All,A Fresno, California Fire Captain is in critical condition with 3rd degree burns after he fell through the roof of a single family dwelling fire.Take time to watch this video and consider size up, fire behavior /smoke conditions, building construction and roof operations-specially related to venting.http://abc30.com/news/raw-video-firefighter-falls-through-roof-while-battling-fresno-house-fire/585413/Our prayers go out to the FFD and the Captain.Take Care. Be Careful. Pass It On.BillyGThe Secret List 3/30/2015-0700www.FireFighterCloseCalls.com
Saturday, March 28, 2015
Cincinnati Firefighters IAFF Local 48 have announced funeral
arrangements for Firefighter/Fire Apparatus Operator Daryl Gordon.
FAO Gordon’s visitation will be Tuesday at the Duke Energy Convention Center
from 3 to 8 p.m.
Timeline of events
The Kappa Alpha Psi Fraternity Memorial Service will begin at 7:30 p.m. at the
convention center and will conclude the visitation.
FAO Gordon’s funeral will be Wednesday at St. Peter in Chains Cathedral in
Cincinnati at 10 a.m.
FAO Gordon will be buried at Oak Hill Cemetery in Springdale immediately
following the funeral.
A celebration of life will be held at the convention center immediately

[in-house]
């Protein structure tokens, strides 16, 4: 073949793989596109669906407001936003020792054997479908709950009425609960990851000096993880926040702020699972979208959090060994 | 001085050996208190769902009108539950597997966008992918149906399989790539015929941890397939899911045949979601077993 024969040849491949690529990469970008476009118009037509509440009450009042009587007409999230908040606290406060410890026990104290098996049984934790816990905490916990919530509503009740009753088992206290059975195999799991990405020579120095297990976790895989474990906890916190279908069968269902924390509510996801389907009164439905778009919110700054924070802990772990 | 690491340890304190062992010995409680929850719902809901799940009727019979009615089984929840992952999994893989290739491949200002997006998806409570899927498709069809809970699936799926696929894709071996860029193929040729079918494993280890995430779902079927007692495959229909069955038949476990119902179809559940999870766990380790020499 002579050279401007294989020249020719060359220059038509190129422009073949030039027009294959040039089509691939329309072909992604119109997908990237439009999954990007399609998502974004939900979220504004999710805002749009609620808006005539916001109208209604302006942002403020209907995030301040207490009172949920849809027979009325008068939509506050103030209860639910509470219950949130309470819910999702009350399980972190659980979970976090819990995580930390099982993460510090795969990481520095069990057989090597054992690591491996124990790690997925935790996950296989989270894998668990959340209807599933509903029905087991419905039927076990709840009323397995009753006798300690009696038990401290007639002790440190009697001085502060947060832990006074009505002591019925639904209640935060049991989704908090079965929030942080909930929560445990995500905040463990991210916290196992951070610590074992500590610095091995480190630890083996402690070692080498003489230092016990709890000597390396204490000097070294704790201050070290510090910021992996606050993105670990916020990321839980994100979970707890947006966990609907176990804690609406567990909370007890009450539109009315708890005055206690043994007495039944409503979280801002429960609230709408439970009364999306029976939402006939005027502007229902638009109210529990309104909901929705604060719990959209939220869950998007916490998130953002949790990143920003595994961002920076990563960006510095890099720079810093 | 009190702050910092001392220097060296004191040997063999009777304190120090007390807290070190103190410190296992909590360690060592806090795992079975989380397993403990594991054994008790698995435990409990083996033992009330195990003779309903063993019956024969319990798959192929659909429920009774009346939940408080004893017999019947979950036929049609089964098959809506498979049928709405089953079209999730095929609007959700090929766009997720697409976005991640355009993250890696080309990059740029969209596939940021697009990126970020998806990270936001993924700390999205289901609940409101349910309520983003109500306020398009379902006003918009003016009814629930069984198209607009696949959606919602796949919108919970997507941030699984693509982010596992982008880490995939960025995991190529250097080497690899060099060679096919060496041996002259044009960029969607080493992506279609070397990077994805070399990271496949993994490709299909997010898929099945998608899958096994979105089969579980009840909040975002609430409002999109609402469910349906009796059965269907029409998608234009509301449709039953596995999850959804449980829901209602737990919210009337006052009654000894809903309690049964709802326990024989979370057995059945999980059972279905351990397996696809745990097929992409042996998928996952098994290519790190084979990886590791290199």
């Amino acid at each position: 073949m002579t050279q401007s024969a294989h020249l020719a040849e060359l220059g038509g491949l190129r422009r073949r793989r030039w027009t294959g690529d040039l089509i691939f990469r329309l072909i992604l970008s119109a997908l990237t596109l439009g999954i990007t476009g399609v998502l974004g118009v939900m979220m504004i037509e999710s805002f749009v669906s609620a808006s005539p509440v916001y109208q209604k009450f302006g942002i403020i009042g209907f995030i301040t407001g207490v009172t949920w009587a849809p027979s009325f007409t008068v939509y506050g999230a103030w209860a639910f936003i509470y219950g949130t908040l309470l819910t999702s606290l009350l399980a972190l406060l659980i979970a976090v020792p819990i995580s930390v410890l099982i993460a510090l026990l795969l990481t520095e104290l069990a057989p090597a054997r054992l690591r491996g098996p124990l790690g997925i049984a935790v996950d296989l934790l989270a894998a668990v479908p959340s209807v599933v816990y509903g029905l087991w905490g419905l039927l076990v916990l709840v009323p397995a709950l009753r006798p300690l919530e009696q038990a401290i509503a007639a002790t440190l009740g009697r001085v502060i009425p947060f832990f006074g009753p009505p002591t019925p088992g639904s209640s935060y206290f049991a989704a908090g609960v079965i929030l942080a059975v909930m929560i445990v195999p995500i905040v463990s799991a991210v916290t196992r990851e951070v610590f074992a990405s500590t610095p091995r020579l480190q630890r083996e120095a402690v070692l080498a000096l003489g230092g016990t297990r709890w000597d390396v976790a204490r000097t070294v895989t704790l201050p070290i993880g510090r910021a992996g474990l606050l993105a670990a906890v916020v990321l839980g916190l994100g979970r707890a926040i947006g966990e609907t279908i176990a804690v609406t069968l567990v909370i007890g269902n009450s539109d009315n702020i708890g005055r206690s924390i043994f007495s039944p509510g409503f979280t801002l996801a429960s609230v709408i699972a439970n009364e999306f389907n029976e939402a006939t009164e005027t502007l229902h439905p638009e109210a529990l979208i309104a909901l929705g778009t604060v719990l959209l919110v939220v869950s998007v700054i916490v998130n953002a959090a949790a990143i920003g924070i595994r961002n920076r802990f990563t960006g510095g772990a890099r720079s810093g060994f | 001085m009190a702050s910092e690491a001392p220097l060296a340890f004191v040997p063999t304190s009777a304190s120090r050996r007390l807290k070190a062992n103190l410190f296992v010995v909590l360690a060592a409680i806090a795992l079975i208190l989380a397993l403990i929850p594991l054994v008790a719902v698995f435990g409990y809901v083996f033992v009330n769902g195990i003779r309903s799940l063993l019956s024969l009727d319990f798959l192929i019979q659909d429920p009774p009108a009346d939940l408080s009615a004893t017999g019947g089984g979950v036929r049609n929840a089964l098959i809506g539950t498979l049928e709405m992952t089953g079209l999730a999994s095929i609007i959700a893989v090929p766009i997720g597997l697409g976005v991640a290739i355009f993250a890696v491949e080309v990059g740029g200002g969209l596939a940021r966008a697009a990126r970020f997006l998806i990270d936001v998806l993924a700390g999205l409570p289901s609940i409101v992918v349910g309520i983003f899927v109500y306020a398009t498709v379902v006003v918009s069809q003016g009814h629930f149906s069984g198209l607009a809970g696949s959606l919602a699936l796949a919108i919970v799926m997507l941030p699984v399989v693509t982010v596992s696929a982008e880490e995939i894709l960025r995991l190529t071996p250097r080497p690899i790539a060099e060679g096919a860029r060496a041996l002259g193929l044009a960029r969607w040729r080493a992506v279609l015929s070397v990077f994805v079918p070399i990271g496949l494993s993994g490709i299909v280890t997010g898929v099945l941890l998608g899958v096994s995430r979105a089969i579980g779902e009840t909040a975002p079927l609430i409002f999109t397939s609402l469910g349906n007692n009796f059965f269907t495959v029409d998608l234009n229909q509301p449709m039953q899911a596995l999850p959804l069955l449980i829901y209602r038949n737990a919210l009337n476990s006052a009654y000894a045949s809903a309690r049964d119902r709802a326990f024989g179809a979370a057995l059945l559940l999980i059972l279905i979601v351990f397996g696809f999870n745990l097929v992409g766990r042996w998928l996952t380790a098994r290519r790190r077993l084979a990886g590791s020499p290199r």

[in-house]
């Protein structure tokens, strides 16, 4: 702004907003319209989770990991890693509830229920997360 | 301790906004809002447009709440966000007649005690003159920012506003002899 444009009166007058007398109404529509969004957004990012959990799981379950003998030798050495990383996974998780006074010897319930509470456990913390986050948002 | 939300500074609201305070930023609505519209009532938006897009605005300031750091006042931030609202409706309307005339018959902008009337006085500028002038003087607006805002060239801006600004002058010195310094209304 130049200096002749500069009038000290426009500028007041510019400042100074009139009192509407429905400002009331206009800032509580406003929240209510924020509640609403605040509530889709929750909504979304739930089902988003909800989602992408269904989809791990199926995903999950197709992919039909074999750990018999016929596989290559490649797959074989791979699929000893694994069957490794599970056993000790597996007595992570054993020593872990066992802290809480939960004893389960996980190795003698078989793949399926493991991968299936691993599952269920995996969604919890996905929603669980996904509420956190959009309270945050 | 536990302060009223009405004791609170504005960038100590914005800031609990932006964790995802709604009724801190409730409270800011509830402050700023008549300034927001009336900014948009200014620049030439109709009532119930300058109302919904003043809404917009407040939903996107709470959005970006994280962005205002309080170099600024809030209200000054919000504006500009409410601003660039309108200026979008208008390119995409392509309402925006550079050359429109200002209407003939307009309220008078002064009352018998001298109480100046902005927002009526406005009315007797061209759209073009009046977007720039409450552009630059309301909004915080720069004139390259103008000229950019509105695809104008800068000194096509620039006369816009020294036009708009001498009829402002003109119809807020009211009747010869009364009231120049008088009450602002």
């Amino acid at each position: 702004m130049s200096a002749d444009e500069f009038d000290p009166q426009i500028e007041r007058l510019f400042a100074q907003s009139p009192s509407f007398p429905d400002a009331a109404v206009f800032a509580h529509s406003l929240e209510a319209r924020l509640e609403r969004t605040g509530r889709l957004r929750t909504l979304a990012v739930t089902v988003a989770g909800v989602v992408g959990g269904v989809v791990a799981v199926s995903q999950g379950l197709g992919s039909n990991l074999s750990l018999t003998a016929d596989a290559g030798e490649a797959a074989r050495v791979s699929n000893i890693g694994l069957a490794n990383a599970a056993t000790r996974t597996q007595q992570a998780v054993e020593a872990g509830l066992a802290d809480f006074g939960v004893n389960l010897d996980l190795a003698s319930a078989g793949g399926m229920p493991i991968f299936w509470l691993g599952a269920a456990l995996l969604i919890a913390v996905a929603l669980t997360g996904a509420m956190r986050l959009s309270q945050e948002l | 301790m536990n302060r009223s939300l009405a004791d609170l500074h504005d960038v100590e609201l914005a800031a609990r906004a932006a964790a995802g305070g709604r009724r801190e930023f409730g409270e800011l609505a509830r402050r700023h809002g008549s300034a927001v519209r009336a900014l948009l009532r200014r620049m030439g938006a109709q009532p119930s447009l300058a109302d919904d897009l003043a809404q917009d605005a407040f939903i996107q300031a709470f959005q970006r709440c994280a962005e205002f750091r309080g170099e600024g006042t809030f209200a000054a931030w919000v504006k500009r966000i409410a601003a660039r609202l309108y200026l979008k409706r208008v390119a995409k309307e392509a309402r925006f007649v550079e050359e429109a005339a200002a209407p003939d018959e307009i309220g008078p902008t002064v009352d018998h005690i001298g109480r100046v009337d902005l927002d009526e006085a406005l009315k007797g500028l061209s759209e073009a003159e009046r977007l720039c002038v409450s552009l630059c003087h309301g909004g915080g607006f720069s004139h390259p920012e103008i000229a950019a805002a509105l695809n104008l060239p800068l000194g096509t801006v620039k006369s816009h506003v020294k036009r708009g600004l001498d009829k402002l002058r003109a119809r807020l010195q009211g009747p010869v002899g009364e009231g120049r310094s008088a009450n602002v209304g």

following the burial.
He is survived by his wife, Angela, and two daughters, Angelique and
A memorial fund has been established at Kemba Credit Union for Gordon. The
donations will benefit Gordon's family. Donations can also be sent to the
Cincinnati Firefighters Local 48 office at 1011 West 8th Street, Cincinnati,
More details at www.IAFF48.org
Take Care. Be Careful. Pass It On.
The Secret List 3/27/2015-2200 Hours
Friday, March 27, 2015
The Cincinnati Enquirer printed a nice piece this morning
about the events surrounding the tragic Line of Duty Death of beloved CFD
Apparatus Operator/Firefighter Daryl Gordon, a man well known throughout the
greater Cincinnati area and it's fire services.
will also find a link to the edited radio traffic from the scene.
Here is the piece from the Enquirer with links below:
The radio call went out before dawn Thursday from inside the
burning apartment building on Dahlgren Street. The fire was almost out,
but something had gone wrong.
"Mayday! Mayday! Mayday! We have a firefighter down!"